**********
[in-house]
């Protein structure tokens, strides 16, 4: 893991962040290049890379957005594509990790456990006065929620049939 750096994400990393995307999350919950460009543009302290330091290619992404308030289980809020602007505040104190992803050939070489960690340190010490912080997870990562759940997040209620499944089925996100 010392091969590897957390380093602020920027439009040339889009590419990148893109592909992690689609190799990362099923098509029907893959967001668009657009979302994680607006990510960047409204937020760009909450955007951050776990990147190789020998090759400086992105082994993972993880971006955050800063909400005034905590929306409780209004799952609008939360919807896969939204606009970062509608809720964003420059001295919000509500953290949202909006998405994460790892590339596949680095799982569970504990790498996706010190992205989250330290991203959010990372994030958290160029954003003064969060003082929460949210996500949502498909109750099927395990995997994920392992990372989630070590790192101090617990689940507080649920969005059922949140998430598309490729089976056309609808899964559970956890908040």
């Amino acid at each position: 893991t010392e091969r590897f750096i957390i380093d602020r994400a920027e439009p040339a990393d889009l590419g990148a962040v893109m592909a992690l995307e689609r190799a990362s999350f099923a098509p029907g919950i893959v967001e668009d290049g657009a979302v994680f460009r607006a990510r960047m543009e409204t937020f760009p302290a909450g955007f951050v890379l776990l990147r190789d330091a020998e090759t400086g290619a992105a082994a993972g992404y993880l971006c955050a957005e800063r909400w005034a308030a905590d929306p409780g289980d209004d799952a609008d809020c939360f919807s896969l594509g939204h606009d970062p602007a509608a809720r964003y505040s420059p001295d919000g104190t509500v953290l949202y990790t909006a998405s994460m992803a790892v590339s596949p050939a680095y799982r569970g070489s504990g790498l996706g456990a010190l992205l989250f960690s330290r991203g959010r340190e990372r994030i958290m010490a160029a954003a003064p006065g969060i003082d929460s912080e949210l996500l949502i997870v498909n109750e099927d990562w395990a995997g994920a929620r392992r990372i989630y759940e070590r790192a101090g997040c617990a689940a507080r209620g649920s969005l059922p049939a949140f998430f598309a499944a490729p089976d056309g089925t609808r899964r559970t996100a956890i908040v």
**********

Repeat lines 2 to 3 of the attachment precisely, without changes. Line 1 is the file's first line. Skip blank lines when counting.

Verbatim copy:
């Protein structure tokens, strides 16, 4: 893991962040290049890379957005594509990790456990006065929620049939 750096994400990393995307999350919950460009543009302290330091290619992404308030289980809020602007505040104190992803050939070489960690340190010490912080997870990562759940997040209620499944089925996100 010392091969590897957390380093602020920027439009040339889009590419990148893109592909992690689609190799990362099923098509029907893959967001668009657009979302994680607006990510960047409204937020760009909450955007951050776990990147190789020998090759400086992105082994993972993880971006955050800063909400005034905590929306409780209004799952609008939360919807896969939204606009970062509608809720964003420059001295919000509500953290949202909006998405994460790892590339596949680095799982569970504990790498996706010190992205989250330290991203959010990372994030958290160029954003003064969060003082929460949210996500949502498909109750099927395990995997994920392992990372989630070590790192101090617990689940507080649920969005059922949140998430598309490729089976056309609808899964559970956890908040």
């Amino acid at each position: 893991t010392e091969r590897f750096i957390i380093d602020r994400a920027e439009p040339a990393d889009l590419g990148a962040v893109m592909a992690l995307e689609r190799a990362s999350f099923a098509p029907g919950i893959v967001e668009d290049g657009a979302v994680f460009r607006a990510r960047m543009e409204t937020f760009p302290a909450g955007f951050v890379l776990l990147r190789d330091a020998e090759t400086g290619a992105a082994a993972g992404y993880l971006c955050a957005e800063r909400w005034a308030a905590d929306p409780g289980d209004d799952a609008d809020c939360f919807s896969l594509g939204h606009d970062p602007a509608a809720r964003y505040s420059p001295d919000g104190t509500v953290l949202y990790t909006a998405s994460m992803a790892v590339s596949p050939a680095y799982r569970g070489s504990g790498l996706g456990a010190l992205l989250f960690s330290r991203g959010r340190e990372r994030i958290m010490a160029a954003a003064p006065g969060i003082d929460s912080e949210l996500l949502i997870v498909n109750e099927d990562w395990a995997g994920a929620r392992r990372i989630y759940e070590r790192a101090g997040c617990a689940a507080r209620g649920s969005l059922p049939a949140f998430f598309a499944a490729p089976d056309g089925t609808r899964r559970t996100a956890i908040v």